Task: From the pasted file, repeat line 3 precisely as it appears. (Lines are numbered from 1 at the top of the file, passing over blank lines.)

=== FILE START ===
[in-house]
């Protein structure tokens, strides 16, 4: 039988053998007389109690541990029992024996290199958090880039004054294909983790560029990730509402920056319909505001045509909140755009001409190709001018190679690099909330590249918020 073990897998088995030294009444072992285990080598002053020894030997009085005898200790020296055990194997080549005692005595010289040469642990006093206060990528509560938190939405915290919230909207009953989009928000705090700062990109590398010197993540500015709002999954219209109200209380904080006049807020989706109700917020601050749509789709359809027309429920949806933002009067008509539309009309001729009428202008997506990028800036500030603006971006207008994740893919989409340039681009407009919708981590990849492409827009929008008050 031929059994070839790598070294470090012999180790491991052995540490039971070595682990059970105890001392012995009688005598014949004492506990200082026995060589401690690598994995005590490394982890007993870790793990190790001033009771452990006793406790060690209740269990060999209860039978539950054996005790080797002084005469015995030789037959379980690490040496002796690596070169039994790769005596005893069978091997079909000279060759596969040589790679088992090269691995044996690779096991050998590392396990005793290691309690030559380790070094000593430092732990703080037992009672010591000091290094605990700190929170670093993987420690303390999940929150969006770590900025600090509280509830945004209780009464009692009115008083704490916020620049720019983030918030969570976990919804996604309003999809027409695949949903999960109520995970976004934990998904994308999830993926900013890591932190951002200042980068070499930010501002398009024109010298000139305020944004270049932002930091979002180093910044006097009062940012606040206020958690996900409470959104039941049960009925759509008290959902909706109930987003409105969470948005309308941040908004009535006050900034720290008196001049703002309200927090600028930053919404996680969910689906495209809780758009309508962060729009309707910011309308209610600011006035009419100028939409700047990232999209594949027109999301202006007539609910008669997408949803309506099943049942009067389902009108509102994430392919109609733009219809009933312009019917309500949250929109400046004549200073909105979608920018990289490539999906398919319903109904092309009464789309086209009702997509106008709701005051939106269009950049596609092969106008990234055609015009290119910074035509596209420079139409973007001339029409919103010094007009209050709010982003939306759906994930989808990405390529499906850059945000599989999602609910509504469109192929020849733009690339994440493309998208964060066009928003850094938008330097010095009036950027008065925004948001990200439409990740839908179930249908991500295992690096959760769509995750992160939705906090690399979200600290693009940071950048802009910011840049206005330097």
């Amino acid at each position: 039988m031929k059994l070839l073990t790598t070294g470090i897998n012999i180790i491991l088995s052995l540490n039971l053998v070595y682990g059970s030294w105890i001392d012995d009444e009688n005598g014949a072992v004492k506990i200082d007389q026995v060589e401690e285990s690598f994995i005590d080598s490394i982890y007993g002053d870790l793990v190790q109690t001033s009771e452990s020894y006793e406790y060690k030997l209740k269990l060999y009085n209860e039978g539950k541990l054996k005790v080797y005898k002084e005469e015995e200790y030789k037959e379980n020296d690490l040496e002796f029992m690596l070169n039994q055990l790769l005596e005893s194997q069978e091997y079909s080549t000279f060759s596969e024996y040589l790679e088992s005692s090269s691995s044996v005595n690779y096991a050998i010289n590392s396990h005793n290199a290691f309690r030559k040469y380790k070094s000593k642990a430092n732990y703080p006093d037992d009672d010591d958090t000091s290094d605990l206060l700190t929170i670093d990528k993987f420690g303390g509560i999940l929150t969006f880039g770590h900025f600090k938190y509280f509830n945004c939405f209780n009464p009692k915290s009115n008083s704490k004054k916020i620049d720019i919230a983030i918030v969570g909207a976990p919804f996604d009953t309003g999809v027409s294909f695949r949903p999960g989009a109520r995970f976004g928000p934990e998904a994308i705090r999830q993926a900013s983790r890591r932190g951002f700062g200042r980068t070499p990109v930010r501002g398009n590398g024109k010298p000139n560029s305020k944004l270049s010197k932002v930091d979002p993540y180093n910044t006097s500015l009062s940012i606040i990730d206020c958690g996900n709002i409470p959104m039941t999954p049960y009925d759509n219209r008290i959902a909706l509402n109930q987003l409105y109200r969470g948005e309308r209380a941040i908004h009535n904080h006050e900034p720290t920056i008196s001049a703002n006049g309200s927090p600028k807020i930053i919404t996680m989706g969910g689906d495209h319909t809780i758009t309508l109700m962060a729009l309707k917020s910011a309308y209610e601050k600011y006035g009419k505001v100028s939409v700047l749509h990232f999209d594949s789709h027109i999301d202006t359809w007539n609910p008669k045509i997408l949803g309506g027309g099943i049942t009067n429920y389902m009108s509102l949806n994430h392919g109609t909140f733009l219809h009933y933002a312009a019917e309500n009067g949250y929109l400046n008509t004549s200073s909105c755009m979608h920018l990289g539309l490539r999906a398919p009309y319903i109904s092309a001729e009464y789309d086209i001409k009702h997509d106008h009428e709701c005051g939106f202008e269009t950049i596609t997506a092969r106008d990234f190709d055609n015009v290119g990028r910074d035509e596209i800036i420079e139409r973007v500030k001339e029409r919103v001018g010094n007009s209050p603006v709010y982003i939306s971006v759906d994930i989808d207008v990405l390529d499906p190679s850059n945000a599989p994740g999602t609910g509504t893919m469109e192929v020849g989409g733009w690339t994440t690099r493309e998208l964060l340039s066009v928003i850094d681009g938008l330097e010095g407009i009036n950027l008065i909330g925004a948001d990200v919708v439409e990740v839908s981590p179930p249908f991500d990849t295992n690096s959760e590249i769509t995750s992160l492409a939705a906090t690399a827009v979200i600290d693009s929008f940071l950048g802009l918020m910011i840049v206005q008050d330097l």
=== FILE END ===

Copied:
């Amino acid at each position: 039988m031929k059994l070839l073990t790598t070294g470090i897998n012999i180790i491991l088995s052995l540490n039971l053998v070595y682990g059970s030294w105890i001392d012995d009444e009688n005598g014949a072992v004492k506990i200082d007389q026995v060589e401690e285990s690598f994995i005590d080598s490394i982890y007993g002053d870790l793990v190790q109690t001033s009771e452990s020894y006793e406790y060690k030997l209740k269990l060999y009085n209860e039978g539950k541990l054996k005790v080797y005898k002084e005469e015995e200790y030789k037959e379980n020296d690490l040496e002796f029992m690596l070169n039994q055990l790769l005596e005893s194997q069978e091997y079909s080549t000279f060759s596969e024996y040589l790679e088992s005692s090269s691995s044996v005595n690779y096991a050998i010289n590392s396990h005793n290199a290691f309690r030559k040469y380790k070094s000593k642990a430092n732990y703080p006093d037992d009672d010591d958090t000091s290094d605990l206060l700190t929170i670093d990528k993987f420690g303390g509560i999940l929150t969006f880039g770590h900025f600090k938190y509280f509830n945004c939405f209780n009464p009692k915290s009115n008083s704490k004054k916020i620049d720019i919230a983030i918030v969570g909207a976990p919804f996604d009953t309003g999809v027409s294909f695949r949903p999960g989009a109520r995970f976004g928000p934990e998904a994308i705090r999830q993926a900013s983790r890591r932190g951002f700062g200042r980068t070499p990109v930010r501002g398009n590398g024109k010298p000139n560029s305020k944004l270049s010197k932002v930091d979002p993540y180093n910044t006097s500015l009062s940012i606040i990730d206020c958690g996900n709002i409470p959104m039941t999954p049960y009925d759509n219209r008290i959902a909706l509402n109930q987003l409105y109200r969470g948005e309308r209380a941040i908004h009535n904080h006050e900034p720290t920056i008196s001049a703002n006049g309200s927090p600028k807020i930053i919404t996680m989706g969910g689906d495209h319909t809780i758009t309508l109700m962060a729009l309707k917020s910011a309308y209610e601050k600011y006035g009419k505001v100028s939409v700047l749509h990232f999209d594949s789709h027109i999301d202006t359809w007539n609910p008669k045509i997408l949803g309506g027309g099943i049942t009067n429920y389902m009108s509102l949806n994430h392919g109609t909140f733009l219809h009933y933002a312009a019917e309500n009067g949250y929109l400046n008509t004549s200073s909105c755009m979608h920018l990289g539309l490539r999906a398919p009309y319903i109904s092309a001729e009464y789309d086209i001409k009702h997509d106008h009428e709701c005051g939106f202008e269009t950049i596609t997506a092969r106008d990234f190709d055609n015009v290119g990028r910074d035509e596209i800036i420079e139409r973007v500030k001339e029409r919103v001018g010094n007009s209050p603006v709010y982003i939306s971006v759906d994930i989808d207008v990405l390529d499906p190679s850059n945000a599989p994740g999602t609910g509504t893919m469109e192929v020849g989409g733009w690339t994440t690099r493309e998208l964060l340039s066009v928003i850094d681009g938008l330097e010095g407009i009036n950027l008065i909330g925004a948001d990200v919708v439409e990740v839908s981590p179930p249908f991500d990849t295992n690096s959760e590249i769509t995750s992160l492409a939705a906090t690399a827009v979200i600290d693009s929008f940071l950048g802009l918020m910011i840049v206005q008050d330097l």